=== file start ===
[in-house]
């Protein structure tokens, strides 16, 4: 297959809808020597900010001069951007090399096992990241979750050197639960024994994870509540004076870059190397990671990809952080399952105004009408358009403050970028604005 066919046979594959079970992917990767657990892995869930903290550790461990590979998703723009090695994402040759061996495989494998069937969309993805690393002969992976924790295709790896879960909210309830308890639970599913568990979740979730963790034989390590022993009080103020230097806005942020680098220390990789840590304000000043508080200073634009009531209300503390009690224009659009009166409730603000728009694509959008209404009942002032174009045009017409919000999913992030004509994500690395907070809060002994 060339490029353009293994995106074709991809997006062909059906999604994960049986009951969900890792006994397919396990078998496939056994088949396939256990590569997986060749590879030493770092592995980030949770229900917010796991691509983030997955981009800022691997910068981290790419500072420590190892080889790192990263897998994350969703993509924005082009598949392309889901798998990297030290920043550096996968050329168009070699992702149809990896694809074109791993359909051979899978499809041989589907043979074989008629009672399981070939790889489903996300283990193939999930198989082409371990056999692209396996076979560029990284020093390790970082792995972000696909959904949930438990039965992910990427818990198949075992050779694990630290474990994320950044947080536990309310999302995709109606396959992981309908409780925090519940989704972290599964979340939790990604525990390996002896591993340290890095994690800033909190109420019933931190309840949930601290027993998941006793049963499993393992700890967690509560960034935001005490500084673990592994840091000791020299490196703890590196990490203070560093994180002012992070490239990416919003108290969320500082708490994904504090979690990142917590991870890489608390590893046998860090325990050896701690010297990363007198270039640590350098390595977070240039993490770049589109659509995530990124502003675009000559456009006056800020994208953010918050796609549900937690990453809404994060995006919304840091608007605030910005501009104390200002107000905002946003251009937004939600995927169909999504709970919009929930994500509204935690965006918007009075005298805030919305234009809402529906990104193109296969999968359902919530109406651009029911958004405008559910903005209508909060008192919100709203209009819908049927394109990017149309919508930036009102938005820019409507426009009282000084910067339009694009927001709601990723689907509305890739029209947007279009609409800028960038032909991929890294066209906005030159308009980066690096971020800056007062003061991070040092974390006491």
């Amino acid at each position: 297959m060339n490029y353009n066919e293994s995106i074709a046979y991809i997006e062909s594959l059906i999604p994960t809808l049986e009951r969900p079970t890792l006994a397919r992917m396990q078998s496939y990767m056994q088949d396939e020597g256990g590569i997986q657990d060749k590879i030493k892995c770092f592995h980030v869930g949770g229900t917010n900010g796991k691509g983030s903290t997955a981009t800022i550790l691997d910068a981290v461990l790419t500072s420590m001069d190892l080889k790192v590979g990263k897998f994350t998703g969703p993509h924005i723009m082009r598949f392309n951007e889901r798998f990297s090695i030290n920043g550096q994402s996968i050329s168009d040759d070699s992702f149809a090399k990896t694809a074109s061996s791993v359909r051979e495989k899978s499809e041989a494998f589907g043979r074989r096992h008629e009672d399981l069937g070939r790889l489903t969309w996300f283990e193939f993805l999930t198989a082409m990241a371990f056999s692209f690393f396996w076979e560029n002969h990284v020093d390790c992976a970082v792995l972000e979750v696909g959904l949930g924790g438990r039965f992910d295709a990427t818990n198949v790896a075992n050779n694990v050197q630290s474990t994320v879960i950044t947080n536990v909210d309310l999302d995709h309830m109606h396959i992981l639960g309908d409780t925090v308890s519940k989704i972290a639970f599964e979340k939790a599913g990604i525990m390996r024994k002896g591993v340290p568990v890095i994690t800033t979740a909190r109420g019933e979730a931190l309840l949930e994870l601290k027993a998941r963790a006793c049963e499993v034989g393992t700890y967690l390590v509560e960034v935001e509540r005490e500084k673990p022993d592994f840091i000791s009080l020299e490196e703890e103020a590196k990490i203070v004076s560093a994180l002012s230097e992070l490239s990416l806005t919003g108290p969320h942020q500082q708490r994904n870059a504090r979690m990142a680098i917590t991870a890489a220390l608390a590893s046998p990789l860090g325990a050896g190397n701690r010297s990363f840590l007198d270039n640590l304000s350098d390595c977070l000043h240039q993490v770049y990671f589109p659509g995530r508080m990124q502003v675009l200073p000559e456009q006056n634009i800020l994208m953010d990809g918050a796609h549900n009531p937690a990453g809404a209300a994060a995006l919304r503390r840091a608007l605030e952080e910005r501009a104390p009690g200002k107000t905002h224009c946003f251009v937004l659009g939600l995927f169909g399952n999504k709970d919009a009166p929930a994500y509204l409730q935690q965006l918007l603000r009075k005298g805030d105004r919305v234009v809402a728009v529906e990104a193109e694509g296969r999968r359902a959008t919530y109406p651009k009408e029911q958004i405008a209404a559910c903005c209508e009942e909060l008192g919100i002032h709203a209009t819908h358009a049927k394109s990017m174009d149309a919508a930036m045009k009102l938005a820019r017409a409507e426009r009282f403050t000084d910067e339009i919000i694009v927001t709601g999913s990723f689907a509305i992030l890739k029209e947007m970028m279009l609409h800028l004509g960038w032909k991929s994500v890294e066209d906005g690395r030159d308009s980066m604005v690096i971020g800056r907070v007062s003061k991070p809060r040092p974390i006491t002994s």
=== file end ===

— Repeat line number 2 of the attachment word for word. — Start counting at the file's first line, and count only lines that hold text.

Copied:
């Protein structure tokens, strides 16, 4: 297959809808020597900010001069951007090399096992990241979750050197639960024994994870509540004076870059190397990671990809952080399952105004009408358009403050970028604005 066919046979594959079970992917990767657990892995869930903290550790461990590979998703723009090695994402040759061996495989494998069937969309993805690393002969992976924790295709790896879960909210309830308890639970599913568990979740979730963790034989390590022993009080103020230097806005942020680098220390990789840590304000000043508080200073634009009531209300503390009690224009659009009166409730603000728009694509959008209404009942002032174009045009017409919000999913992030004509994500690395907070809060002994 060339490029353009293994995106074709991809997006062909059906999604994960049986009951969900890792006994397919396990078998496939056994088949396939256990590569997986060749590879030493770092592995980030949770229900917010796991691509983030997955981009800022691997910068981290790419500072420590190892080889790192990263897998994350969703993509924005082009598949392309889901798998990297030290920043550096996968050329168009070699992702149809990896694809074109791993359909051979899978499809041989589907043979074989008629009672399981070939790889489903996300283990193939999930198989082409371990056999692209396996076979560029990284020093390790970082792995972000696909959904949930438990039965992910990427818990198949075992050779694990630290474990994320950044947080536990309310999302995709109606396959992981309908409780925090519940989704972290599964979340939790990604525990390996002896591993340290890095994690800033909190109420019933931190309840949930601290027993998941006793049963499993393992700890967690509560960034935001005490500084673990592994840091000791020299490196703890590196990490203070560093994180002012992070490239990416919003108290969320500082708490994904504090979690990142917590991870890489608390590893046998860090325990050896701690010297990363007198270039640590350098390595977070240039993490770049589109659509995530990124502003675009000559456009006056800020994208953010918050796609549900937690990453809404994060995006919304840091608007605030910005501009104390200002107000905002946003251009937004939600995927169909999504709970919009929930994500509204935690965006918007009075005298805030919305234009809402529906990104193109296969999968359902919530109406651009029911958004405008559910903005209508909060008192919100709203209009819908049927394109990017149309919508930036009102938005820019409507426009009282000084910067339009694009927001709601990723689907509305890739029209947007279009609409800028960038032909991929890294066209906005030159308009980066690096971020800056007062003061991070040092974390006491």